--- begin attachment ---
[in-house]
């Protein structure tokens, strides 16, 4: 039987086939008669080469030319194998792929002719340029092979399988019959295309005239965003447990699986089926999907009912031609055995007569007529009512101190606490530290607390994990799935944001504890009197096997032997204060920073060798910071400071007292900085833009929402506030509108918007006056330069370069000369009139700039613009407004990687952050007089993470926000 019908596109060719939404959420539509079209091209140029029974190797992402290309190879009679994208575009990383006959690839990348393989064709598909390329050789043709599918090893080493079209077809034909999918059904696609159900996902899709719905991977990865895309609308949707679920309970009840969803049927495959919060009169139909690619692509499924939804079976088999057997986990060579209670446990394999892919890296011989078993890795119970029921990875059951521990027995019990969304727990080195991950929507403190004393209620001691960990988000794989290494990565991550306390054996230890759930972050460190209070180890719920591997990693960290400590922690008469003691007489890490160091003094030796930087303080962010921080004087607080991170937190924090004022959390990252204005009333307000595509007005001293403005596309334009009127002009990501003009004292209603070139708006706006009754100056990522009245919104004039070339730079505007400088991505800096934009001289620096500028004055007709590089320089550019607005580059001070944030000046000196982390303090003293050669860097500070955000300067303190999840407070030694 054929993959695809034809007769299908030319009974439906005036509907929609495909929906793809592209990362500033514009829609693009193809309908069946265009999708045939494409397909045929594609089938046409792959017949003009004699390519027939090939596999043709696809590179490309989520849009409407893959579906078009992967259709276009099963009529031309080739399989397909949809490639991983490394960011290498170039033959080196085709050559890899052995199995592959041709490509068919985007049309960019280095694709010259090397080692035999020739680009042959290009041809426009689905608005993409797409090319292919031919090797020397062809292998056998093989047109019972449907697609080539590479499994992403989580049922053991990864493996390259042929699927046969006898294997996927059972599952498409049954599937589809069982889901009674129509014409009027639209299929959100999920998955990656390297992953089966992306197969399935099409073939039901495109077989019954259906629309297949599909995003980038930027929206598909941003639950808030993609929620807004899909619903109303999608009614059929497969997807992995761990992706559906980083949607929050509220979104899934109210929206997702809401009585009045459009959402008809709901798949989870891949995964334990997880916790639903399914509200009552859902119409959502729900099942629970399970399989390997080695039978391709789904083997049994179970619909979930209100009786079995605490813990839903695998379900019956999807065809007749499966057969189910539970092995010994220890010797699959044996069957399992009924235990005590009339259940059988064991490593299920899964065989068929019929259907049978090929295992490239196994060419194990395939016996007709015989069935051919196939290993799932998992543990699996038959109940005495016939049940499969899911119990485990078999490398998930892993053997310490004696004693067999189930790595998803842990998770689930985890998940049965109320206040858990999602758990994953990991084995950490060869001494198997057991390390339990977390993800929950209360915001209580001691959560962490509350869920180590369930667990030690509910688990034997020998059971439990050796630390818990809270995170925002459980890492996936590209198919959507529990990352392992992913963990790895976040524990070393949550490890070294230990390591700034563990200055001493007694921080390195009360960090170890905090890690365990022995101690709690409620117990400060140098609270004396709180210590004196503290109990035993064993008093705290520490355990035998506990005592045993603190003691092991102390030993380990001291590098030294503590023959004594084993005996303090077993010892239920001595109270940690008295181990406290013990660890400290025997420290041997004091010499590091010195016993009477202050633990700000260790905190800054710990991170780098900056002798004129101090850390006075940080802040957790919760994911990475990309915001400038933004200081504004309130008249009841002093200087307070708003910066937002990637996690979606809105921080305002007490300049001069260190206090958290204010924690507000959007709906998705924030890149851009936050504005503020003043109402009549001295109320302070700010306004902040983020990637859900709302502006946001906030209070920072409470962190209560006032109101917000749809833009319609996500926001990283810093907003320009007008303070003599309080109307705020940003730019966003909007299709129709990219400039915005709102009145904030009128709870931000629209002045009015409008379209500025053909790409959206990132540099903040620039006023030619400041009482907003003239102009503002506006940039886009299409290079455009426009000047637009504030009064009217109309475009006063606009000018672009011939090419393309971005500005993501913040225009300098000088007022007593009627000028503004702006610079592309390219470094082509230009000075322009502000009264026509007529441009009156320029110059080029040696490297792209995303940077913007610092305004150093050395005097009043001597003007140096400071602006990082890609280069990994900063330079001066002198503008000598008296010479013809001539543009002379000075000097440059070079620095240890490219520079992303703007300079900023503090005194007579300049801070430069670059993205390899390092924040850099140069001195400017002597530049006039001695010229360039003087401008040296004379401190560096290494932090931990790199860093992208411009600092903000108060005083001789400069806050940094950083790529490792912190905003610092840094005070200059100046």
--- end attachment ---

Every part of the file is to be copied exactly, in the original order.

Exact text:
[in-house]
């Protein structure tokens, strides 16, 4: 039987086939008669080469030319194998792929002719340029092979399988019959295309005239965003447990699986089926999907009912031609055995007569007529009512101190606490530290607390994990799935944001504890009197096997032997204060920073060798910071400071007292900085833009929402506030509108918007006056330069370069000369009139700039613009407004990687952050007089993470926000 019908596109060719939404959420539509079209091209140029029974190797992402290309190879009679994208575009990383006959690839990348393989064709598909390329050789043709599918090893080493079209077809034909999918059904696609159900996902899709719905991977990865895309609308949707679920309970009840969803049927495959919060009169139909690619692509499924939804079976088999057997986990060579209670446990394999892919890296011989078993890795119970029921990875059951521990027995019990969304727990080195991950929507403190004393209620001691960990988000794989290494990565991550306390054996230890759930972050460190209070180890719920591997990693960290400590922690008469003691007489890490160091003094030796930087303080962010921080004087607080991170937190924090004022959390990252204005009333307000595509007005001293403005596309334009009127002009990501003009004292209603070139708006706006009754100056990522009245919104004039070339730079505007400088991505800096934009001289620096500028004055007709590089320089550019607005580059001070944030000046000196982390303090003293050669860097500070955000300067303190999840407070030694 054929993959695809034809007769299908030319009974439906005036509907929609495909929906793809592209990362500033514009829609693009193809309908069946265009999708045939494409397909045929594609089938046409792959017949003009004699390519027939090939596999043709696809590179490309989520849009409407893959579906078009992967259709276009099963009529031309080739399989397909949809490639991983490394960011290498170039033959080196085709050559890899052995199995592959041709490509068919985007049309960019280095694709010259090397080692035999020739680009042959290009041809426009689905608005993409797409090319292919031919090797020397062809292998056998093989047109019972449907697609080539590479499994992403989580049922053991990864493996390259042929699927046969006898294997996927059972599952498409049954599937589809069982889901009674129509014409009027639209299929959100999920998955990656390297992953089966992306197969399935099409073939039901495109077989019954259906629309297949599909995003980038930027929206598909941003639950808030993609929620807004899909619903109303999608009614059929497969997807992995761990992706559906980083949607929050509220979104899934109210929206997702809401009585009045459009959402008809709901798949989870891949995964334990997880916790639903399914509200009552859902119409959502729900099942629970399970399989390997080695039978391709789904083997049994179970619909979930209100009786079995605490813990839903695998379900019956999807065809007749499966057969189910539970092995010994220890010797699959044996069957399992009924235990005590009339259940059988064991490593299920899964065989068929019929259907049978090929295992490239196994060419194990395939016996007709015989069935051919196939290993799932998992543990699996038959109940005495016939049940499969899911119990485990078999490398998930892993053997310490004696004693067999189930790595998803842990998770689930985890998940049965109320206040858990999602758990994953990991084995950490060869001494198997057991390390339990977390993800929950209360915001209580001691959560962490509350869920180590369930667990030690509910688990034997020998059971439990050796630390818990809270995170925002459980890492996936590209198919959507529990990352392992992913963990790895976040524990070393949550490890070294230990390591700034563990200055001493007694921080390195009360960090170890905090890690365990022995101690709690409620117990400060140098609270004396709180210590004196503290109990035993064993008093705290520490355990035998506990005592045993603190003691092991102390030993380990001291590098030294503590023959004594084993005996303090077993010892239920001595109270940690008295181990406290013990660890400290025997420290041997004091010499590091010195016993009477202050633990700000260790905190800054710990991170780098900056002798004129101090850390006075940080802040957790919760994911990475990309915001400038933004200081504004309130008249009841002093200087307070708003910066937002990637996690979606809105921080305002007490300049001069260190206090958290204010924690507000959007709906998705924030890149851009936050504005503020003043109402009549001295109320302070700010306004902040983020990637859900709302502006946001906030209070920072409470962190209560006032109101917000749809833009319609996500926001990283810093907003320009007008303070003599309080109307705020940003730019966003909007299709129709990219400039915005709102009145904030009128709870931000629209002045009015409008379209500025053909790409959206990132540099903040620039006023030619400041009482907003003239102009503002506006940039886009299409290079455009426009000047637009504030009064009217109309475009006063606009000018672009011939090419393309971005500005993501913040225009300098000088007022007593009627000028503004702006610079592309390219470094082509230009000075322009502000009264026509007529441009009156320029110059080029040696490297792209995303940077913007610092305004150093050395005097009043001597003007140096400071602006990082890609280069990994900063330079001066002198503008000598008296010479013809001539543009002379000075000097440059070079620095240890490219520079992303703007300079900023503090005194007579300049801070430069670059993205390899390092924040850099140069001195400017002597530049006039001695010229360039003087401008040296004379401190560096290494932090931990790199860093992208411009600092903000108060005083001789400069806050940094950083790529490792912190905003610092840094005070200059100046």